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The Sloth Institute – March 2017

2-toed sloth in a treeBy Sam Trull, Sloth Director and Co-Founder of The Sloth Institute

After living in Costa Rica and working for The Sloth Institute for over a year and a half now there is nowhere else I would like to be. Even after living in a tent, braving the weather, the long hours and lack of sleep for this long I do not want to go back home just yet!

I graduated with my zoology degree in 2015 and was thankfully accepted to become a volunteer research technician with The Sloth Institute (TSI). I went into the job without any prior knowledge about sloths, but now I have completely fallen in love with them!! Throughout my time with TSI there have been many highs and lows, that unfortunately just comes hand in hand when working with animals. One of my most recent highs was when we successfully reunited a baby three fingered sloth back with its mother. After a local guide contacted us about the sloth we rushed over to help and after we made sure the baby was in no immediate danger we waited. We moved as far back from the baby as we could and were completely silent. The baby started to cry for its mother and after some time the mother appeared high up and started to move towards her baby. She climbed down the tree until finally she reached her baby and they were reunited. Moments like these are the main reasons why I am still out here in Costa Rica!!
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My work for TSI is predominately done at night observing our collared sloths from 6pm to 6am. With the use of VHF collar tracking technology we trek through the jungle to find them and once found we follow them wherever they may go. If you follow TSI you will probably know that Ellen and Kermie (both two-toed sloths) are our superstars who have successfully gone through the soft release program. It is such a privilege to follow them both at night to see what they get up to and just see their amazing progression fitting back into the jungle. Not only do we gain data on our collared hand raised sloths but we also collect observational data on collared wild sloths. Due to collaring the wild sloths we are then able to do comparison studies to check and see how well our hand raised sloths are doing.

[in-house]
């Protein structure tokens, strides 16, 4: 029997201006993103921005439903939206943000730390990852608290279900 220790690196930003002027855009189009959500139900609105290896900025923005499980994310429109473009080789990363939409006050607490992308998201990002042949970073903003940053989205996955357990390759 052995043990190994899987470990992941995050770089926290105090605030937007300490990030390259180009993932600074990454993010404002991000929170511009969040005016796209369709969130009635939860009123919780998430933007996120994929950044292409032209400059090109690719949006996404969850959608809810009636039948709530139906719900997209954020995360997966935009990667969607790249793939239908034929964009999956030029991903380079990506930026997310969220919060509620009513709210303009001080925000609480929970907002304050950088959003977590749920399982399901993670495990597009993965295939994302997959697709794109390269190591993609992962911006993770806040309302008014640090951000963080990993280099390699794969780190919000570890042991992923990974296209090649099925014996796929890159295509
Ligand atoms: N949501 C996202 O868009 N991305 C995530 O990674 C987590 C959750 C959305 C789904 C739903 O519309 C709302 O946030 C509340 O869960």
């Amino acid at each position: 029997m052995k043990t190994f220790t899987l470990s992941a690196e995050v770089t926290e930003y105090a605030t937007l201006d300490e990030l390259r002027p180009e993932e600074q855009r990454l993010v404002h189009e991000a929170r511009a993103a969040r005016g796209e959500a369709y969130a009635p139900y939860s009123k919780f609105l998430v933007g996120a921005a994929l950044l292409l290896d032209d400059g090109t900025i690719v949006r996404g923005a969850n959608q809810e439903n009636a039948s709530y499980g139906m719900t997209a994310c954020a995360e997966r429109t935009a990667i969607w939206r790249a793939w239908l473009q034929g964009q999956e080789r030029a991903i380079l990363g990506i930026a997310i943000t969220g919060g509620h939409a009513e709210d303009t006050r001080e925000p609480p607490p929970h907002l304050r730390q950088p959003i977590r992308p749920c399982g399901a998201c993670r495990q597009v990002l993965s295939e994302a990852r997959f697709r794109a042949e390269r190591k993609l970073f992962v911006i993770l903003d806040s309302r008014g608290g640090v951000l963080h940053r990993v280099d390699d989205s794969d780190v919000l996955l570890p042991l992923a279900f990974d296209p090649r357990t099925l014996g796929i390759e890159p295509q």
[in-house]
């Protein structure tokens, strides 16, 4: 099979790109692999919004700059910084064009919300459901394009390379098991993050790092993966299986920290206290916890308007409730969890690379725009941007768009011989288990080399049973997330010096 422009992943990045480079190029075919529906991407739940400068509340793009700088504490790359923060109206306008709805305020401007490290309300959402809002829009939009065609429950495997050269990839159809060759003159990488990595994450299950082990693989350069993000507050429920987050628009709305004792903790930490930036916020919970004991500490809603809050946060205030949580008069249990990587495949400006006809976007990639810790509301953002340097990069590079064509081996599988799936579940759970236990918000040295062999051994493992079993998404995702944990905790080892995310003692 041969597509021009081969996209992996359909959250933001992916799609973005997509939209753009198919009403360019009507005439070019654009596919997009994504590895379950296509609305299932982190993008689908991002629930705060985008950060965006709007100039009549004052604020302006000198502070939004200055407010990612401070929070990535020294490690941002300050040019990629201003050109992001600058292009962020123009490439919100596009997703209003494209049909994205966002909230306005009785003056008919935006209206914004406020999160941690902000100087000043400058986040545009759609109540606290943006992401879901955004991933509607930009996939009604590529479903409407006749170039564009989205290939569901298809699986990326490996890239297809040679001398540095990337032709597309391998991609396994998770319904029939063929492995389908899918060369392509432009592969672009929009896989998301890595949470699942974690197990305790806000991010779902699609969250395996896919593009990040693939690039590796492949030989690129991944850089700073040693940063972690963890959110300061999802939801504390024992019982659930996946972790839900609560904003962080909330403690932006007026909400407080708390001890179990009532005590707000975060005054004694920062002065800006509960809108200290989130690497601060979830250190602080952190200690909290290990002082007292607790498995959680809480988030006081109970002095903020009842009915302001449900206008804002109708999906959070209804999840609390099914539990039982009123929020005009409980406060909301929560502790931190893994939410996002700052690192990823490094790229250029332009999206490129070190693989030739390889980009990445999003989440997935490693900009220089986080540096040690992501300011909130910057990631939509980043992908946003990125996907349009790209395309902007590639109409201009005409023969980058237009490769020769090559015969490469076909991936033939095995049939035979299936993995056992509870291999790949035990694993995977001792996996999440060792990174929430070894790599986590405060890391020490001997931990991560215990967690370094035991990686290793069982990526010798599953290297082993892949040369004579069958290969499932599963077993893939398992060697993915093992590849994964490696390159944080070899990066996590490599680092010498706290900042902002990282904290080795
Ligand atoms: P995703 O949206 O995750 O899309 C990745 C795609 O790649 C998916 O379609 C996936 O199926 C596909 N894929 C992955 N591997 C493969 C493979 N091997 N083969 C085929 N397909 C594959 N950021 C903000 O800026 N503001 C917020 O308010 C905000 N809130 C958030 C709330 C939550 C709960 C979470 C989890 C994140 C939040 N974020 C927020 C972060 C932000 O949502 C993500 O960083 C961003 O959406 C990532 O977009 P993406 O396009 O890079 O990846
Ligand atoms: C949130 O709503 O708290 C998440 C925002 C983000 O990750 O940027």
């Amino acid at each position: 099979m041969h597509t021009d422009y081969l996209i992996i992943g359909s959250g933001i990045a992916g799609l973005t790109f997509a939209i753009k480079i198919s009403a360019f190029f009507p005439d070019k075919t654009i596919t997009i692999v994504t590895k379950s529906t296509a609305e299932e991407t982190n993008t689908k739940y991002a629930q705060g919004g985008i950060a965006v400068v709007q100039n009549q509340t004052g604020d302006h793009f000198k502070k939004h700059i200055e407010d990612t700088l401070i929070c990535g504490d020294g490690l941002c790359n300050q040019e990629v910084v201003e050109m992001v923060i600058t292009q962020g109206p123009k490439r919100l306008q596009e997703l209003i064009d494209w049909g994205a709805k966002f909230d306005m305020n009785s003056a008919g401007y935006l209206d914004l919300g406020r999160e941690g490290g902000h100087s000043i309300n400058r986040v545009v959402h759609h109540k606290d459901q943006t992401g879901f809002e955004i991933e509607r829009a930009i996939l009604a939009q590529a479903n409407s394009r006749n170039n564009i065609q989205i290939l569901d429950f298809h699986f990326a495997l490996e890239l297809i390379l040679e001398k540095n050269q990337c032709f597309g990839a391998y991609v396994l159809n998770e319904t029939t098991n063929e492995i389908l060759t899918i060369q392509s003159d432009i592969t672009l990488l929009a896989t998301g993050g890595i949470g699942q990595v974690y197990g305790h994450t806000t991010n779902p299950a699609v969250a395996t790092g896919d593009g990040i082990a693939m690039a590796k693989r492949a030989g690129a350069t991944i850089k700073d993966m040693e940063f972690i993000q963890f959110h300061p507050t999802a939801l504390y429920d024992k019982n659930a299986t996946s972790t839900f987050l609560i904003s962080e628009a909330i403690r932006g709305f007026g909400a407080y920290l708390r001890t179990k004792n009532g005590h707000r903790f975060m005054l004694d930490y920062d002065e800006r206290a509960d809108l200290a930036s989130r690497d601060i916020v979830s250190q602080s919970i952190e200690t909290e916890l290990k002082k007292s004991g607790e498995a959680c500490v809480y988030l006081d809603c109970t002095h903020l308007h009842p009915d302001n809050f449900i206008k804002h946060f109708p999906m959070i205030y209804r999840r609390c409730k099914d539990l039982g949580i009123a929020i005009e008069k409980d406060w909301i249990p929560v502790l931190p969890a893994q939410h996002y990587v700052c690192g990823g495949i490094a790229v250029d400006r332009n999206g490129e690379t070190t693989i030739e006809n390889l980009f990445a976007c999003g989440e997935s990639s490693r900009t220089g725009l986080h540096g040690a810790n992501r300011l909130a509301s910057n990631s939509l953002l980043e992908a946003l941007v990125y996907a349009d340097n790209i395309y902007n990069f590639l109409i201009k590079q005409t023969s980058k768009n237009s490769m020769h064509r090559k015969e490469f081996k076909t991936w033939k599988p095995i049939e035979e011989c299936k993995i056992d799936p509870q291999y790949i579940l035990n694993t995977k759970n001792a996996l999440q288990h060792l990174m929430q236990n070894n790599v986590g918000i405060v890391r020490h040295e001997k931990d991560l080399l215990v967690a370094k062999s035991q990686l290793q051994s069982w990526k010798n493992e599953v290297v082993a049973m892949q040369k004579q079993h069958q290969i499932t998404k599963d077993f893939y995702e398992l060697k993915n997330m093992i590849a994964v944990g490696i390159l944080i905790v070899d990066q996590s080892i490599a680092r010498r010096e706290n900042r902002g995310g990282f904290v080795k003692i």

3-toed sloth in a treeWith well over 2000 clocked hours of behavioural observations it does take some effort to keep in check and I have the privilege of trying to keep it all in all in some sort of order to allow analysis. So far data analysis has been taken through simple statistical techniques which produced activity budgets upon the sloths behaviour. By comparing the activity budgets of the wild sloths against the hand raised sloths we are able to use this to see progression with our hand raised sloths and also use it within the scientific community to show the successes of our program.

Sloths are such under-studied animals even though they have such a high social media profile. We are trying to change this with our research to get these animals away from their ‘cute’ and ‘cuddly’ label to giving them their scientific respect they deserve in this amazing Costa Rican ecosystem. The Sloth Institute so far has so many hours already, and daily gaining many more. We will very soon have such an extensive amount to perform more difficult statistical analyses and come to significant scientific conclusions about these beautiful under studies animals to ensure their future in Costa Rica.

About The Sloth Institute Costa Rica: www.theslothinstitutecostarica.org

The vision of The Sloth Institute Costa Rica is to enhance the well-being and conservation of sloths here and on this planet. It seeks to do this through wild and captive sloths research; education and outreach; and by collaborating with sloth rehabilitation programs to assist with the release of hand-raised orphaned sloths. TSI is located in Manuel Antonio, Costa Rica. For further information or to donate to this project, email info@theslothinstitutecostarica.org or visit www.tsi.charity.org. You can also follow us on FaceBook.


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